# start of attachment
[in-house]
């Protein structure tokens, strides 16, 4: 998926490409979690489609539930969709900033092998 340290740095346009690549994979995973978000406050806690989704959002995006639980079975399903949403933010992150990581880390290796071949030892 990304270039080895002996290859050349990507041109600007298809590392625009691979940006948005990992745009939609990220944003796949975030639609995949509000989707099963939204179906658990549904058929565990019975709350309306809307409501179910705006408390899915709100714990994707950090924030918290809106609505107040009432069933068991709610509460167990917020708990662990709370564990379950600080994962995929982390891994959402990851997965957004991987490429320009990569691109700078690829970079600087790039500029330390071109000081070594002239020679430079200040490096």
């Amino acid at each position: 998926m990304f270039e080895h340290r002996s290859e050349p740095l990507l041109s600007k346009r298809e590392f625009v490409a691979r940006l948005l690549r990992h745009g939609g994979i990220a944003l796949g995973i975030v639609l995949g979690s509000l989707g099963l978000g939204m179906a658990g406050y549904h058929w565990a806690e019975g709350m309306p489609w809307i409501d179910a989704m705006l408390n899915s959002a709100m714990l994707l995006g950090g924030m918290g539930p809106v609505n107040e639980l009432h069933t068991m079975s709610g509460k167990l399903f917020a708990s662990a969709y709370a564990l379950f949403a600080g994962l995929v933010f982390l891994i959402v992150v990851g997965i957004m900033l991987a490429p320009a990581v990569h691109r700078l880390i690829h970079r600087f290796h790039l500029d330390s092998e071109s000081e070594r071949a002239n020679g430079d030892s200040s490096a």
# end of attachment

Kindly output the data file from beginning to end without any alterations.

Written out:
[in-house]
């Protein structure tokens, strides 16, 4: 998926490409979690489609539930969709900033092998 340290740095346009690549994979995973978000406050806690989704959002995006639980079975399903949403933010992150990581880390290796071949030892 990304270039080895002996290859050349990507041109600007298809590392625009691979940006948005990992745009939609990220944003796949975030639609995949509000989707099963939204179906658990549904058929565990019975709350309306809307409501179910705006408390899915709100714990994707950090924030918290809106609505107040009432069933068991709610509460167990917020708990662990709370564990379950600080994962995929982390891994959402990851997965957004991987490429320009990569691109700078690829970079600087790039500029330390071109000081070594002239020679430079200040490096």
């Amino acid at each position: 998926m990304f270039e080895h340290r002996s290859e050349p740095l990507l041109s600007k346009r298809e590392f625009v490409a691979r940006l948005l690549r990992h745009g939609g994979i990220a944003l796949g995973i975030v639609l995949g979690s509000l989707g099963l978000g939204m179906a658990g406050y549904h058929w565990a806690e019975g709350m309306p489609w809307i409501d179910a989704m705006l408390n899915s959002a709100m714990l994707l995006g950090g924030m918290g539930p809106v609505n107040e639980l009432h069933t068991m079975s709610g509460k167990l399903f917020a708990s662990a969709y709370a564990l379950f949403a600080g994962l995929v933010f982390l891994i959402v992150v990851g997965i957004m900033l991987a490429p320009a990581v990569h691109r700078l880390i690829h970079r600087f290796h790039l500029d330390s092998e071109s000081e070594r071949a002239n020679g430079d030892s200040s490096a």